The term “traveling wave fault location” refers to the method of locating a fault or disturbance on an overhead or underground cable that is used to transmit power across an electrical network. Taking a closer look at traveling wave fault location, this phenomenon used on transmission lines for the last two decades for the accurate and consistent location of permanent and intermittent line faults typically to the nearest tower or span.
Modern traveling wave fault recorders use a double-ended (Type D) method for fault location that does not rely on operator intervention to determine the distance to fault. Results are automatically calculated and immediately available for use. The power arc at the fault site and the resulting step change in voltage generate a traveling wave that propagates along the line in both directions to the line ends. TWS fault locators positioned at the line ends accurately tag the arrival time of the waves using GPS as a reference. These time tags are sent to a central location where they are used to calculate the distance to fault using the line length and the velocity of propagation. Further details are given in Fig 1.
Figure 1 Type D Traveling Wave Fault Location Technique
The calculation of the distance to fault is quite simple. If we know the speed of the traveling wave (close to the speed of light) and the length of the line being monitored, then we can work out the distance to fault by using the time difference of the arrival times of the traveling waves at each end of the line.
Distance from end A = [Line length + (Time end A-Time end B).v] / 2
Similarly distance from end B = [Line length + (Time end B-Time end A).v] / 2
Where “v” = propagation velocity of the travelling wave.
Note, the application has generally been applied to traveling waves in transmission lines due to the simple two-ended nature of the single line diagram. However, it can also be applied to more complex sub-transmission lines where taps and multi-ended circuits are more common.
In these scenarios, it is necessary to take note of the reflection and refraction of the traveling waves in power system joints. These can cause attenuation of the traveling waves. This means that there is a limit to the number of taps that can be accommodated in the line being monitored.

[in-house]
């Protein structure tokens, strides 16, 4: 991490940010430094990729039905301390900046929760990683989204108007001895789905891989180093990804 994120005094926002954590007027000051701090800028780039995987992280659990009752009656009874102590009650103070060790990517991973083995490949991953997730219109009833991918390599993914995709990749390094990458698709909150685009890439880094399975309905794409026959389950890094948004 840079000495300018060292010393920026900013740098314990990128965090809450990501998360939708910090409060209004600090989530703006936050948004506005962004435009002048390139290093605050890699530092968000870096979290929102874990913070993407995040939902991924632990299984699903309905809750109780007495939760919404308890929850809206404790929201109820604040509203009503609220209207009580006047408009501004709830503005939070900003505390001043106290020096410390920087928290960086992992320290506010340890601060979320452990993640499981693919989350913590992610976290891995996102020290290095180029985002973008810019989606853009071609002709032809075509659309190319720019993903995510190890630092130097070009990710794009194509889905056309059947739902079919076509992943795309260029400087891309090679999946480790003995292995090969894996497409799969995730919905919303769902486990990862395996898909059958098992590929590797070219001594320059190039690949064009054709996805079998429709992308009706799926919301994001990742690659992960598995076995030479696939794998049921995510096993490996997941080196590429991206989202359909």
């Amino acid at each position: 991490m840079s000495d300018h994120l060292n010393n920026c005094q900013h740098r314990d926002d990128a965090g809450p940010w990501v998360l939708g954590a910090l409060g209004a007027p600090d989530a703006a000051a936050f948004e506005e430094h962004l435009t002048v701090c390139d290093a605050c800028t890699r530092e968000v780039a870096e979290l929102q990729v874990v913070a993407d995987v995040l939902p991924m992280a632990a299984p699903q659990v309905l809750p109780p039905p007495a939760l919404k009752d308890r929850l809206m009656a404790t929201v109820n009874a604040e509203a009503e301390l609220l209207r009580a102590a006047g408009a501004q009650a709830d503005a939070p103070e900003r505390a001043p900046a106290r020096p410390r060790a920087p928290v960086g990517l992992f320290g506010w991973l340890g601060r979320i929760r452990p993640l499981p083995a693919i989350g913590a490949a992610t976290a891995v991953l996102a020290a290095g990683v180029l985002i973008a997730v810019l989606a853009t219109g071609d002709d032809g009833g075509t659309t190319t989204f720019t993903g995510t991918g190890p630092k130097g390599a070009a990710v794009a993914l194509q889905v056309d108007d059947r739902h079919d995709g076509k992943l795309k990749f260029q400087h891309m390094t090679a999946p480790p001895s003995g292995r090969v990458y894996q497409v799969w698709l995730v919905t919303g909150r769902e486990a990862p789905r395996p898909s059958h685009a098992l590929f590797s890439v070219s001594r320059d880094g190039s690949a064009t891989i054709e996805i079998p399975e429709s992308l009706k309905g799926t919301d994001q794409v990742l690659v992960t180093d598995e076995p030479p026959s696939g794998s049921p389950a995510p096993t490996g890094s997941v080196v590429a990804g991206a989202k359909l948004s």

Why is traveling wave fault location important?
Historically finding the location of a fault on a power line was done by protection relays and fault recorders using a technique called “Impedance based distance to a fault”. This is where a fault record taken from the relay or fault recorder was analyzed.
A fault would generally last a number of milliseconds before the protection system kicked in and cleared the fault. During this time the voltage would dip and the current would rise. By using the value of the voltage and current at the time of the fault it would be possible to calculate the impedance at this moment in time.
Assuming all of this impedance is caused by the cable and the cable manufacturer provides the impedance per unit length it is then possible to calculate how much cable is in play and therefore how far it is to the fault location.
However, this method is fraught with errors. If the fault is caused by a high impedance object such as a tree, this would create extra impedance to the ground, therefore, invalidating the impedance calculation and causing errors in the distance to the fault. Other factors also come into play such as incorrect line parameters, mutual coupling, unstable fault arc, etc. These cause inaccuracies that could put a distance to fault calculation out by 1-15% of the overall line length.
If we imagine a 100km line that is an error between 1k and 15km. Therefore, a more accurate fault location method is necessary to reduce manpower, reduce time searching, reduce downtime, and identifying trouble spots that can go on to cause further outages.
Step in the traveling wave fault location method. It is immune to high resistance faults, incorrect line parameters, unstable fault arcs, and mutual coupling. In addition, the accuracy is to within one tower span no matter what the line length.
So again thinking of a 100km line, that’s accuracy to +/-150m.